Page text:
Again, considering President Biden, he is far from the top in terms of total (adjusted) presidential orders, but at the top, if barely, in terms of FR pages. 

National Emergencies.

In March 1990 for the first time under the "National Emergencies Act," George Bush ended a national emergency--in this case, with respect to Nicaragua.  In subsequent years through this writing, 19 Emergencies have been terminated (and others have expired). Biden terminated three--Trump's (February 2019) "Southern Border" emergency; Trump's (June 2020) International Criminal Court emergency (by executive order, not a proclamation), and Obama's 2015 Burundi emergency. However, in the period since the National Emergencies Act, Presidents have declared 70 national emergencies.  (Trump 12; Biden 8)


Number of National Emergency Declarations

New Emergency Declarations First two years

Terminations of Emergency, First two years






































On 16 occasions presidents have "expanded the scope of" prior national emergency declarations (Clinton, 1; Bush43, 4; Obama, 6; Trump, 0; Biden 5).  In all cases, the expansions of scope addressed basically foreign targets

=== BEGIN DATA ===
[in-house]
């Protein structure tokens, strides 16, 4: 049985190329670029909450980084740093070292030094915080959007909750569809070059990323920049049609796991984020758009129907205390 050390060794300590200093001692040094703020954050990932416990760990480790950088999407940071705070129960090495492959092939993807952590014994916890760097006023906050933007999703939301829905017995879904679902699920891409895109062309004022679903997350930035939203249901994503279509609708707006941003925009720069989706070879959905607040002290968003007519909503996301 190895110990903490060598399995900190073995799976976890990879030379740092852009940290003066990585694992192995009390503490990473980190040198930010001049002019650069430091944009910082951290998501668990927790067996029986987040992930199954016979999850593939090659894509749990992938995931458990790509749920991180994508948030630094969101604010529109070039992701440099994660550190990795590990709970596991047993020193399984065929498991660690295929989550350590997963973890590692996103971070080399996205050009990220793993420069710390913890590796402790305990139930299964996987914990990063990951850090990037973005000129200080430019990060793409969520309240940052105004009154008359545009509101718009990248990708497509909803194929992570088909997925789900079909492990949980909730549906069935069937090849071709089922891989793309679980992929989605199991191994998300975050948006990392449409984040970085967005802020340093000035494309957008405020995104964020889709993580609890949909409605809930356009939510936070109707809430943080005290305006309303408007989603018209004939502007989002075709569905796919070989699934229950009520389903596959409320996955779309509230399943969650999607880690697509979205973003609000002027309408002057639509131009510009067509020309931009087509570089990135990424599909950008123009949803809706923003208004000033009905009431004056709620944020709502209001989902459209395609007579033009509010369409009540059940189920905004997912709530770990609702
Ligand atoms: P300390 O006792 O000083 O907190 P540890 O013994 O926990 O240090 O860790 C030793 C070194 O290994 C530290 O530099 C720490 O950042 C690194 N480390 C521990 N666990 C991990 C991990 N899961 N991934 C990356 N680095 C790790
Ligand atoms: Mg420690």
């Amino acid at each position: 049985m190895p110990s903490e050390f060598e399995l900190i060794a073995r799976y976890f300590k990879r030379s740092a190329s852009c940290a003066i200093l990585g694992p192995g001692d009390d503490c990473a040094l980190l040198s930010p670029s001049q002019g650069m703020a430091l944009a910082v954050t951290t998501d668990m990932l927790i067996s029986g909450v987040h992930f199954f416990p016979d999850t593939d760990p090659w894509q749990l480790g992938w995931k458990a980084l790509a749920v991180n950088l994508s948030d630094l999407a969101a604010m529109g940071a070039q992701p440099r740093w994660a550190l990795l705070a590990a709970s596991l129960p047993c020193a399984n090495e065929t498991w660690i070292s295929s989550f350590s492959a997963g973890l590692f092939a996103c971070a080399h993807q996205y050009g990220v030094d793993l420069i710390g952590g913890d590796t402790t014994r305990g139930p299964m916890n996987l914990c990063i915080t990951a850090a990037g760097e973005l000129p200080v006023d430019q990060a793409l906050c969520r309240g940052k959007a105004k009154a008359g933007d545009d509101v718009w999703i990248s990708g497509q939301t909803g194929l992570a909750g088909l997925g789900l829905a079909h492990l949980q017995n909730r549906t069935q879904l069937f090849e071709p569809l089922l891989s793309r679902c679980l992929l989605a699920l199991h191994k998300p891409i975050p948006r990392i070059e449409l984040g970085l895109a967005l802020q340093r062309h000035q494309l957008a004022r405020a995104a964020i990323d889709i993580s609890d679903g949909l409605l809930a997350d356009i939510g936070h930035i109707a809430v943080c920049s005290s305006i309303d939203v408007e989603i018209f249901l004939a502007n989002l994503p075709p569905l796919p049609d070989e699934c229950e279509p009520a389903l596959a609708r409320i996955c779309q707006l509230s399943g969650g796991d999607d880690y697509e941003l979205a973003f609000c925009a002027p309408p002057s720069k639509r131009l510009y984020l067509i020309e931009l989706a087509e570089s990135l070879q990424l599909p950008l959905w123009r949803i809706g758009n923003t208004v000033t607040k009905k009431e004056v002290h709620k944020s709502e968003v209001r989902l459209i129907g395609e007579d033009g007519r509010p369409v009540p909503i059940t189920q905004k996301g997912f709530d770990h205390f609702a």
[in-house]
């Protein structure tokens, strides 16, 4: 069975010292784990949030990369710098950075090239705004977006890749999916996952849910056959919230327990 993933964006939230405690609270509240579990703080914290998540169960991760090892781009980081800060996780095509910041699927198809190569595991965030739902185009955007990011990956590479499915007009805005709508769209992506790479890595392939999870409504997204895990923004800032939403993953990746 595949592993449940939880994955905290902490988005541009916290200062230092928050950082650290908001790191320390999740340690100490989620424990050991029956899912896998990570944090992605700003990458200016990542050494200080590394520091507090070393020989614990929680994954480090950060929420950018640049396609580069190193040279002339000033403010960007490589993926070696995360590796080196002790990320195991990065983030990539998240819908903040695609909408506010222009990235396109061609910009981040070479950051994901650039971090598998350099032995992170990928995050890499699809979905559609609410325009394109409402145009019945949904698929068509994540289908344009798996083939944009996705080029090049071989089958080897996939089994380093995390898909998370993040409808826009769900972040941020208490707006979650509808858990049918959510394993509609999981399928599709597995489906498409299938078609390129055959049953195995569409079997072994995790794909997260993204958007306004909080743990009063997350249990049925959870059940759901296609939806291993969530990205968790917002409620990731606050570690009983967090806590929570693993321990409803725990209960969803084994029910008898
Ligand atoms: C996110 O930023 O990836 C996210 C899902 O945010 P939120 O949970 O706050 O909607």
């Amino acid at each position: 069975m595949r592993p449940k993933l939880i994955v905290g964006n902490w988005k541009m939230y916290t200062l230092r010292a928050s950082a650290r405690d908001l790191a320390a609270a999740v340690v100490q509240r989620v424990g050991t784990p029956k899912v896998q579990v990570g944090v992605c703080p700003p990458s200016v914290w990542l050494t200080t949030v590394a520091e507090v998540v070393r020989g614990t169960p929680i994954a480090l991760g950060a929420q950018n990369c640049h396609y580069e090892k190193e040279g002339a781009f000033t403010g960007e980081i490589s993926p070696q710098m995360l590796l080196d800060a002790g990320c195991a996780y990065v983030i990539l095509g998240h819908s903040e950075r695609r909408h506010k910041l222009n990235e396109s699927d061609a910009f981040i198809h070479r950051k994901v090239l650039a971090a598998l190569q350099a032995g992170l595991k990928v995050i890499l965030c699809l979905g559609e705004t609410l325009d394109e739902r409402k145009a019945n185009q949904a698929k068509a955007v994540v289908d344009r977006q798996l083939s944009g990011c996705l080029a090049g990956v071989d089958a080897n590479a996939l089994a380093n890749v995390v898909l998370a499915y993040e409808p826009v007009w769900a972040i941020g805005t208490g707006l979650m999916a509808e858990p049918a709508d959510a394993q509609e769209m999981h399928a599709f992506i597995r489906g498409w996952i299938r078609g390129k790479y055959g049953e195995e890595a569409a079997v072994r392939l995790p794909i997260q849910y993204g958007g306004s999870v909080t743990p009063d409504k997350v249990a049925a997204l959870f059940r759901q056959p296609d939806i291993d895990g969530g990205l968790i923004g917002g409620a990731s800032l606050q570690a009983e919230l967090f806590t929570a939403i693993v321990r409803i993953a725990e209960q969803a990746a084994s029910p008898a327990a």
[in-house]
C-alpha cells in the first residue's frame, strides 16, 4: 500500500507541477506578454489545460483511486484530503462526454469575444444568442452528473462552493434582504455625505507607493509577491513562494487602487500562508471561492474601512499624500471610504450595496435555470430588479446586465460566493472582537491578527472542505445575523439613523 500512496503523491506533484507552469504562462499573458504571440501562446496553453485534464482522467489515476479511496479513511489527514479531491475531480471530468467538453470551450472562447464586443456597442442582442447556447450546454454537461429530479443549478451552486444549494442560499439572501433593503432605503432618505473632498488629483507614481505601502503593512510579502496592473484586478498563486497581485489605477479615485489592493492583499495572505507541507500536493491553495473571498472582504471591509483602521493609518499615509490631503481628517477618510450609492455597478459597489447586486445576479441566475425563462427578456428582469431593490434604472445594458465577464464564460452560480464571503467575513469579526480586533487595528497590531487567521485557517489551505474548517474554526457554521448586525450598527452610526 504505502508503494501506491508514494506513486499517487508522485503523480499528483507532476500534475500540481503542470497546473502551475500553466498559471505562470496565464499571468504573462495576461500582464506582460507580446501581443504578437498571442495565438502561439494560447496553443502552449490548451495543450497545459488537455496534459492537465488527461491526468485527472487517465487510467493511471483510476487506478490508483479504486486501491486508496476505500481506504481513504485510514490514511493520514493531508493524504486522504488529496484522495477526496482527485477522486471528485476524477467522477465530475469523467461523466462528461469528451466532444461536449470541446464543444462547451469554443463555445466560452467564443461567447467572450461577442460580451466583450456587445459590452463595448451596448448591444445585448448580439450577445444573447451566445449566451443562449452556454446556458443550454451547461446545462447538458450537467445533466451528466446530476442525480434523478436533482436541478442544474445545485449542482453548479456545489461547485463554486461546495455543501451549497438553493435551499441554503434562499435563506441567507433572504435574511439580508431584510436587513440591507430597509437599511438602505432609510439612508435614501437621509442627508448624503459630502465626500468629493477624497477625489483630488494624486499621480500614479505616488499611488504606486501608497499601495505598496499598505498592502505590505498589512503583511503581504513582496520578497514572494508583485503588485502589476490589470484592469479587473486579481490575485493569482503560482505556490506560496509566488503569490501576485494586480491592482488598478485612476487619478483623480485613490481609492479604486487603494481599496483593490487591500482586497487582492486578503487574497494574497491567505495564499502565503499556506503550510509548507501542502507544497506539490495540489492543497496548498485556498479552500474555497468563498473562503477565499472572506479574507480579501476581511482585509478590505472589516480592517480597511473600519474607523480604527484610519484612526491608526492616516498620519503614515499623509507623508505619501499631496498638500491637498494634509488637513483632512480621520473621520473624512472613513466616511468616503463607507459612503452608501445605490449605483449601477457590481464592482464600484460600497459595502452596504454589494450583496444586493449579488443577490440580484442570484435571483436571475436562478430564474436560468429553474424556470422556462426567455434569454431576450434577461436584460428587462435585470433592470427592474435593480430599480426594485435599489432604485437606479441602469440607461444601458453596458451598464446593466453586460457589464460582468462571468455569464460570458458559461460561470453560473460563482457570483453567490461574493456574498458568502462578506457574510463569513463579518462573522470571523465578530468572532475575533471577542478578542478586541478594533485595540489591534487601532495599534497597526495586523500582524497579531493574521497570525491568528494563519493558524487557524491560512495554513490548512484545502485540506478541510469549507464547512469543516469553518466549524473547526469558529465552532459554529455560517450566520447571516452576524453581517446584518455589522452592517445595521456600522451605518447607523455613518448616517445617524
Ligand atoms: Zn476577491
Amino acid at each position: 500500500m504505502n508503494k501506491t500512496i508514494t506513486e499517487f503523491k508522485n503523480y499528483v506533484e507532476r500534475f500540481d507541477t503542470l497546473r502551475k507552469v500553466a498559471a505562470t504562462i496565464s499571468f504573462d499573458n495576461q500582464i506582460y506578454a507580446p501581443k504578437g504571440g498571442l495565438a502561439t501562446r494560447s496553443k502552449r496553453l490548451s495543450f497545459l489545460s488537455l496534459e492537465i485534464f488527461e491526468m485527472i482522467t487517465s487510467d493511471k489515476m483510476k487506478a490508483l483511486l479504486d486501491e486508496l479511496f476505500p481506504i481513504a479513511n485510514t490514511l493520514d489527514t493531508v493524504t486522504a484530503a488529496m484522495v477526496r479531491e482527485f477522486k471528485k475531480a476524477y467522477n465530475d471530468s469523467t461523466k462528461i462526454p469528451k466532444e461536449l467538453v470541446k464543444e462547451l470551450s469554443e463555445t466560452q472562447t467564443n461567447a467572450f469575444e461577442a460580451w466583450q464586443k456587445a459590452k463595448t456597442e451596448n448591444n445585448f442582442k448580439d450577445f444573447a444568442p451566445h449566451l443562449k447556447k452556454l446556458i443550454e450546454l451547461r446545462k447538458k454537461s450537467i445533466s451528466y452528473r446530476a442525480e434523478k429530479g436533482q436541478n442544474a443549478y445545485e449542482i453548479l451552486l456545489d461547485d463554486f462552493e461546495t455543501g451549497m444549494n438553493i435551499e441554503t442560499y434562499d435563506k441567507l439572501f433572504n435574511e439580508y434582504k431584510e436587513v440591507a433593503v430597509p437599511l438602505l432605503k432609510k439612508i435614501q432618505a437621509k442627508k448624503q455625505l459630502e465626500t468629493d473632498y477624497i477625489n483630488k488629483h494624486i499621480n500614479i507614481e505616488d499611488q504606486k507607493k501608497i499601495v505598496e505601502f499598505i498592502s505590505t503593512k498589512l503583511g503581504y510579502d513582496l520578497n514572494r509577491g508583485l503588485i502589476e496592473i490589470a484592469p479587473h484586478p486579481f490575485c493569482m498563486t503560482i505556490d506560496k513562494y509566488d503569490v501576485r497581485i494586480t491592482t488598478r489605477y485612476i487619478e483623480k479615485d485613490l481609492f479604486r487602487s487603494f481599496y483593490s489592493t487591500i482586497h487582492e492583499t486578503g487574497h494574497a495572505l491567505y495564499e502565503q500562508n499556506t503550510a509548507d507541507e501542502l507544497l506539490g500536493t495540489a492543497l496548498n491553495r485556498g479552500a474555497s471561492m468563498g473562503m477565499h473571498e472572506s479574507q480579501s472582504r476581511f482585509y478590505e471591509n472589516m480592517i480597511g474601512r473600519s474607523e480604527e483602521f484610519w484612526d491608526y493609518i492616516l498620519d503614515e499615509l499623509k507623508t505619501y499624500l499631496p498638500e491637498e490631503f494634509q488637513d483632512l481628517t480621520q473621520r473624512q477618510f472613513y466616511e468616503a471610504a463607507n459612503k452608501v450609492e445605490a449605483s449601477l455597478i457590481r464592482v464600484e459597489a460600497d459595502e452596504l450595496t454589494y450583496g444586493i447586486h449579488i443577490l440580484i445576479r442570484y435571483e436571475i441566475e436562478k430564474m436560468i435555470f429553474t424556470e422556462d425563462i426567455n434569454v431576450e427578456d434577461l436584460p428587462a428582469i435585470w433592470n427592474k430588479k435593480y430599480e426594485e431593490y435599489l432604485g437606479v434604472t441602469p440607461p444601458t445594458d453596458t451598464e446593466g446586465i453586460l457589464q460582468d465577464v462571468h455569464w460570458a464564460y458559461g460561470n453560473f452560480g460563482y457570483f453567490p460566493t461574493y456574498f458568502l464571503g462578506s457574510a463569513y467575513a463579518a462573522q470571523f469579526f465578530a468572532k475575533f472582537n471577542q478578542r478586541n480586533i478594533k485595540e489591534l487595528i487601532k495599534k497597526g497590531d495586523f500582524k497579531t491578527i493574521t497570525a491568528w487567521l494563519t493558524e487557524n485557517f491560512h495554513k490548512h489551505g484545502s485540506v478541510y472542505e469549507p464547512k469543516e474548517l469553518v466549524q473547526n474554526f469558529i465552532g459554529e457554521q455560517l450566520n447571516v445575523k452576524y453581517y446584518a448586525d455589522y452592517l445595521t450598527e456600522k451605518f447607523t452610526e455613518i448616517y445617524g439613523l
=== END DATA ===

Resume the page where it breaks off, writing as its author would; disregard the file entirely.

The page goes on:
It appears that since the passage of the National Emergencies Act, only President Trump has declared a domestic "National Emergency" (not to be confused with a "Public Health Emergency"). The first of these domestic orders was the "Southern Border" emergency, in Proclamation 9844.  Trump twice vetoed Congressional Resolutions to terminate this emergency, thereby illustrating a fundamental political condition facilitating presidential use of such directives.

The emergency declaration meant that the military could assist the Department of Homeland Security at the border and funds could be expended in order to "undertake military construction project, not otherwise authorized by law" in support of the armed forces (10 US Code 2808). Biden ended this emergency on the day he took office.

Trump's COVID-19 National Emergency provisions allowed for suspensions of loan payments on student loans (and many other features). Trump and Biden both extended the emergency relief measures repeatedly. Biden extended the reach of the loan suspension program, before ending it altogether at the end of 2022. He also announced that the entire COVID-19 National Emergency would end as of May 11, 2023. However, in October 2022, replacing and expanding emergency powers, the Department of Education published a rule to expand and continue student debt relief tied to income levels.